Could you put a 4 pin 0.1" header on board for connecting the PropPlug? Or alternatively use the other Nano connector on which outa /ina appears. I'm currently driving some 'helper' leds in my code for visual debug on outa, so they do work.


  • I didn't see a way to do that or to easily avoid covering the prop plug...

    What I did last year when I wanted to plug in a board on my nano setup was solder in a 4-pin header sideways to the propplug header. Then, the prop plug could connect sideways, under the board. Maybe that will still work here...
  • When I said other header I meant for video output. Depending which pins you intend to fully use.

    If you route to a 4 pin hdr from the current Nano connector on your board, but that is a little distance from that connector, would you not get clearance, or does the Nano cover the whole board?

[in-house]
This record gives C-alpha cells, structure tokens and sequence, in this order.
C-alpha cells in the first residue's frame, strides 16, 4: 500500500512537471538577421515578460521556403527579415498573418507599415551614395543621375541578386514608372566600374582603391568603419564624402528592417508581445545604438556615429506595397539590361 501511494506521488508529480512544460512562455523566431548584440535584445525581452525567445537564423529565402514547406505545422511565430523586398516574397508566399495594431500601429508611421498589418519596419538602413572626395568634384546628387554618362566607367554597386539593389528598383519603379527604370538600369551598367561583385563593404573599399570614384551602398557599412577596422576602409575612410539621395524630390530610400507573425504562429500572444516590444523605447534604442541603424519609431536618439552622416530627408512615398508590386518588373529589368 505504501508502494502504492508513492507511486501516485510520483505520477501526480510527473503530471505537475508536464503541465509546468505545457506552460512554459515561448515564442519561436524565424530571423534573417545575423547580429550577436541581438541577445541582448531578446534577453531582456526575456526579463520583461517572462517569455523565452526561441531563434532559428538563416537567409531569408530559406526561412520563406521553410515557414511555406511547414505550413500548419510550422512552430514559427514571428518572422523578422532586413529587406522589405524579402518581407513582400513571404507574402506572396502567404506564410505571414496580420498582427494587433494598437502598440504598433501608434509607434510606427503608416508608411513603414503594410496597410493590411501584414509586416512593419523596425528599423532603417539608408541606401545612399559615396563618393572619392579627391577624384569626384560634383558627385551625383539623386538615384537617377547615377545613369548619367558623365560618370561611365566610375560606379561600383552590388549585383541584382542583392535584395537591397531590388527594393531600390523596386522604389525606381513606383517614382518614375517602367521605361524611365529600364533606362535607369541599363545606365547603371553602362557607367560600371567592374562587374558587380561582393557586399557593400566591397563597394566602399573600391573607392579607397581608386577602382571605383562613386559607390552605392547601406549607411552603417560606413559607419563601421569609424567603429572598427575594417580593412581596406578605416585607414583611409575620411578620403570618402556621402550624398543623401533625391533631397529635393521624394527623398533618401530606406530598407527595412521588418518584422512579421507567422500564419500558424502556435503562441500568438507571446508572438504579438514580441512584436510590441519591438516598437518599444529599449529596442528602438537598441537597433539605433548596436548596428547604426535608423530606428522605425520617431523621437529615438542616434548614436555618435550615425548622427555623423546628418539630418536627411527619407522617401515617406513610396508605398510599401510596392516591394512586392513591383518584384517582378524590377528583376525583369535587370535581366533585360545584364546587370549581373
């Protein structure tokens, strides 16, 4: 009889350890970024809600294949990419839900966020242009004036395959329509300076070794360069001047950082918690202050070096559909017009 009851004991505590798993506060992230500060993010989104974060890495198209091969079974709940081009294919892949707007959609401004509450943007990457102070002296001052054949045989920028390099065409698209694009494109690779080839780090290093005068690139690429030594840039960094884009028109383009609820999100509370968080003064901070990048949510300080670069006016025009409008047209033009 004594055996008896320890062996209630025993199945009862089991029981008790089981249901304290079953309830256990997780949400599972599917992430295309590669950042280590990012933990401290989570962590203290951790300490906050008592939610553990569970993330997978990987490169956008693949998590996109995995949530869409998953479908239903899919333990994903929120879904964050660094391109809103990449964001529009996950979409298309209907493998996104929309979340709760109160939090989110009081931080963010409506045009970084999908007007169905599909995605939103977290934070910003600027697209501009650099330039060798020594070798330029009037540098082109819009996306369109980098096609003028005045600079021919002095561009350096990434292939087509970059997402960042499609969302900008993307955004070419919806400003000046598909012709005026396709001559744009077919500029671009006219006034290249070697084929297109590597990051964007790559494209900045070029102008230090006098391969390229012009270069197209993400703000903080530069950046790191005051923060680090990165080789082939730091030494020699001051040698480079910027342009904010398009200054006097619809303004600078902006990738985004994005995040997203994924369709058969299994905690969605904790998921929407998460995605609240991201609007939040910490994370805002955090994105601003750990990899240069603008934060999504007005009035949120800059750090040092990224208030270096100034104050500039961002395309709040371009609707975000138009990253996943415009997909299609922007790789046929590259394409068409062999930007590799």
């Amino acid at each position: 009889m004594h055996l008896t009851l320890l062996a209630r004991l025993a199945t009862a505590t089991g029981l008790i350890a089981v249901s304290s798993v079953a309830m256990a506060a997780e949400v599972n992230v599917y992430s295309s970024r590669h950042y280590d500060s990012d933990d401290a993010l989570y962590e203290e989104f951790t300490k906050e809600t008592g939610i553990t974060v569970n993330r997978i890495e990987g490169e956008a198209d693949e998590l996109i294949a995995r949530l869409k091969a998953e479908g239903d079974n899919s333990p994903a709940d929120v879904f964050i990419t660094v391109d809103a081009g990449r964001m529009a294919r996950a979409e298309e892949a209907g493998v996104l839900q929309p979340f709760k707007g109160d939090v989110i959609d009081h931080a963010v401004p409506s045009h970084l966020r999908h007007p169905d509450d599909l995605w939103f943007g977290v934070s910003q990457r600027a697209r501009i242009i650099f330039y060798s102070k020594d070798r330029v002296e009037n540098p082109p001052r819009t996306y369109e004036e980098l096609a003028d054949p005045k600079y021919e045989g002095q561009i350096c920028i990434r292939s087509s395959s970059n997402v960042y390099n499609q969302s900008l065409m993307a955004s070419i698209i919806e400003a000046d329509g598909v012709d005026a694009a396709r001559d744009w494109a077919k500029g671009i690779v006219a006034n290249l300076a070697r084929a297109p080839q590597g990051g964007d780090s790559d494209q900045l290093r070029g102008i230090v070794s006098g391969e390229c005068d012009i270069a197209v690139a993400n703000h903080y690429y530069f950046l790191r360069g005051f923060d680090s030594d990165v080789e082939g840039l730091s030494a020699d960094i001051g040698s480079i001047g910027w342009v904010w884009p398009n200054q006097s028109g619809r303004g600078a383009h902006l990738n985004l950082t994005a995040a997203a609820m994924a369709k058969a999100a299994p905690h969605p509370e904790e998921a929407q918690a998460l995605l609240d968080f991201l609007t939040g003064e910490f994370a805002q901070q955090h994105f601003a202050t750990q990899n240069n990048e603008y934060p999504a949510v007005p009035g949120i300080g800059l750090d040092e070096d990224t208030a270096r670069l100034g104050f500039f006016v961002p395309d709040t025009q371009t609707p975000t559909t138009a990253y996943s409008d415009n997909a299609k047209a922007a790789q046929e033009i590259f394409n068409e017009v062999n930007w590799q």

• evanhevanh Posts: 10,088
    edited 2015-10-25 - 22:23:35
    Even the large desktop/laptop/TV, so called 24-bit, LCD's are mostly only 18-bit native. The built-in scan converters will be doing either spacial (on high dpi displays) or temporal (on low dpi displays) dithering. Maybe the expensive "pro" grade monitors are true 24-bit colour ... maybe.

    EDIT: Many pro-grade monitors advertise as 30-bit colour. It would be interesting to know if any of those are not dithering.
  • When I say built-in scan converter, I'm talking about the whole monitor/TV rather than the LCD itself. Laptops/Phones have the option of doing such features on the GPU but I can't say what is typical.
  • That's what I think to, but a side of me is still greedy and wants all 24 bits...

    BTW maybe a short 40-pin flat cable could be used between nano and lcd
  • jmgjmg Posts: 14,540
    Rayman wrote: »
    That's what I think to, but a side of me is still greedy and wants all 24 bits...